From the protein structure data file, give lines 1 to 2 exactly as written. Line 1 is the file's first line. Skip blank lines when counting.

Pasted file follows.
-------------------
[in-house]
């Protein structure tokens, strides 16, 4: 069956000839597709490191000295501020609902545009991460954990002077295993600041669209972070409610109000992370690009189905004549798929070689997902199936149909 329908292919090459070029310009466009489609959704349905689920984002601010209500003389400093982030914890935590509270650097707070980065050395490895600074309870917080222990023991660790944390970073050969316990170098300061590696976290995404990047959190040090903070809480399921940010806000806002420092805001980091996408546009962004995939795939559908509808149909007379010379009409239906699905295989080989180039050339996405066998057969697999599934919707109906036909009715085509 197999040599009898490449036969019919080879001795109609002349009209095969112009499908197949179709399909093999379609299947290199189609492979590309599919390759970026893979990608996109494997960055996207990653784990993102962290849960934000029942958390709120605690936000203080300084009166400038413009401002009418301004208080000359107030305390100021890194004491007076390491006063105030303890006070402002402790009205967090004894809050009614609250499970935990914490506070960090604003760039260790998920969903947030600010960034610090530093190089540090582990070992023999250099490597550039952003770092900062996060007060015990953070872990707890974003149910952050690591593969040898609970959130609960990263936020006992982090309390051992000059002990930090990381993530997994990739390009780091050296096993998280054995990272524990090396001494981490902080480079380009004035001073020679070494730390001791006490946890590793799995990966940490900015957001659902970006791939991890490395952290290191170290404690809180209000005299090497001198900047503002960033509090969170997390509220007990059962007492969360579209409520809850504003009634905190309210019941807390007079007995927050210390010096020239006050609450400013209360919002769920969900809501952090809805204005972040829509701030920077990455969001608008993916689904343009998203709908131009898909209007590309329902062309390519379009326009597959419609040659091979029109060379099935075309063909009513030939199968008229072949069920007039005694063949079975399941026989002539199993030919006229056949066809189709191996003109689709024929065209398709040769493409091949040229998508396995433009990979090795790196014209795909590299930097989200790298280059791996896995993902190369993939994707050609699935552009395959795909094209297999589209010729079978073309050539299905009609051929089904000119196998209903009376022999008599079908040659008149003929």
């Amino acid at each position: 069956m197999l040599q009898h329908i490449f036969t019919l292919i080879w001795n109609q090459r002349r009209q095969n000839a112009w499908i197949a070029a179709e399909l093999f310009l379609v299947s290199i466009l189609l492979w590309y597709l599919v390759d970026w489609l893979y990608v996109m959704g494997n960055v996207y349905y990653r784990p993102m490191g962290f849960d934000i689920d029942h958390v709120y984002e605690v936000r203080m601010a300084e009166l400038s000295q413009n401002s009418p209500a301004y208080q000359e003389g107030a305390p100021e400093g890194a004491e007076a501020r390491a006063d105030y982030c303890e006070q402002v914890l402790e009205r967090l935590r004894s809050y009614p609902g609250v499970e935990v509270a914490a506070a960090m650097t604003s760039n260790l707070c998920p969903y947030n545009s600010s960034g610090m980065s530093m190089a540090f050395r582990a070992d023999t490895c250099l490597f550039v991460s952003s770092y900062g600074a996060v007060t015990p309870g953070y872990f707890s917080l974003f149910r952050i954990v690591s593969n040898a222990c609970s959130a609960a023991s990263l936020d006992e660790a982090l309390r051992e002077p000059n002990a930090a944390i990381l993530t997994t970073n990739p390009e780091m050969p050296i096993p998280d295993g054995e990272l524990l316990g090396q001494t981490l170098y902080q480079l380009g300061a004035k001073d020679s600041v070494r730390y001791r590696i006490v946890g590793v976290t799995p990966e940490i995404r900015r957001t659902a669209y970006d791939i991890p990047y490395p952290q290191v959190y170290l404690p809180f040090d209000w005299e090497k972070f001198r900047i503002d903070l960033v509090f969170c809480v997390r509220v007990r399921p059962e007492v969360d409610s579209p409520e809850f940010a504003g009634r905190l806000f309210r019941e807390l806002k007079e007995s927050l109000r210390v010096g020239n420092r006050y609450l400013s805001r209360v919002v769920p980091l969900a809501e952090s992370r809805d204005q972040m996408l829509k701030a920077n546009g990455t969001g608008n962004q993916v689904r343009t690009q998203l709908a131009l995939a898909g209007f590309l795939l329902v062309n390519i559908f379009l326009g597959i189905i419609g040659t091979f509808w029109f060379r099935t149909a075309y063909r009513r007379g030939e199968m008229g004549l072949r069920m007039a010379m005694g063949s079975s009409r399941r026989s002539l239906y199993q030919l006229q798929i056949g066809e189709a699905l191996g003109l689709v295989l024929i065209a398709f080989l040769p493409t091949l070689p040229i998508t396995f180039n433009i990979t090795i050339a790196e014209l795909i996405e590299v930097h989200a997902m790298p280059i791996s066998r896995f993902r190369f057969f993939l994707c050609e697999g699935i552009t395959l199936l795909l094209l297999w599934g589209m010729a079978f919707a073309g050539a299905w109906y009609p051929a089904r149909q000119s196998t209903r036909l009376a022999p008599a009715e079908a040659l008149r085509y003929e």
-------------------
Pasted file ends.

[in-house]
């Protein structure tokens, strides 16, 4: 069956000839597709490191000295501020609902545009991460954990002077295993600041669209972070409610109000992370690009189905004549798929070689997902199936149909 329908292919090459070029310009466009489609959704349905689920984002601010209500003389400093982030914890935590509270650097707070980065050395490895600074309870917080222990023991660790944390970073050969316990170098300061590696976290995404990047959190040090903070809480399921940010806000806002420092805001980091996408546009962004995939795939559908509808149909007379010379009409239906699905295989080989180039050339996405066998057969697999599934919707109906036909009715085509 197999040599009898490449036969019919080879001795109609002349009209095969112009499908197949179709399909093999379609299947290199189609492979590309599919390759970026893979990608996109494997960055996207990653784990993102962290849960934000029942958390709120605690936000203080300084009166400038413009401002009418301004208080000359107030305390100021890194004491007076390491006063105030303890006070402002402790009205967090004894809050009614609250499970935990914490506070960090604003760039260790998920969903947030600010960034610090530093190089540090582990070992023999250099490597550039952003770092900062996060007060015990953070872990707890974003149910952050690591593969040898609970959130609960990263936020006992982090309390051992000059002990930090990381993530997994990739390009780091050296096993998280054995990272524990090396001494981490902080480079380009004035001073020679070494730390001791006490946890590793799995990966940490900015957001659902970006791939991890490395952290290191170290404690809180209000005299090497001198900047503002960033509090969170997390509220007990059962007492969360579209409520809850504003009634905190309210019941807390007079007995927050210390010096020239006050609450400013209360919002769920969900809501952090809805204005972040829509701030920077990455969001608008993916689904343009998203709908131009898909209007590309329902062309390519379009326009597959419609040659091979029109060379099935075309063909009513030939199968008229072949069920007039005694063949079975399941026989002539199993030919006229056949066809189709191996003109689709024929065209398709040769493409091949040229998508396995433009990979090795790196014209795909590299930097989200790298280059791996896995993902190369993939994707050609699935552009395959795909094209297999589209010729079978073309050539299905009609051929089904000119196998209903009376022999008599079908040659008149003929």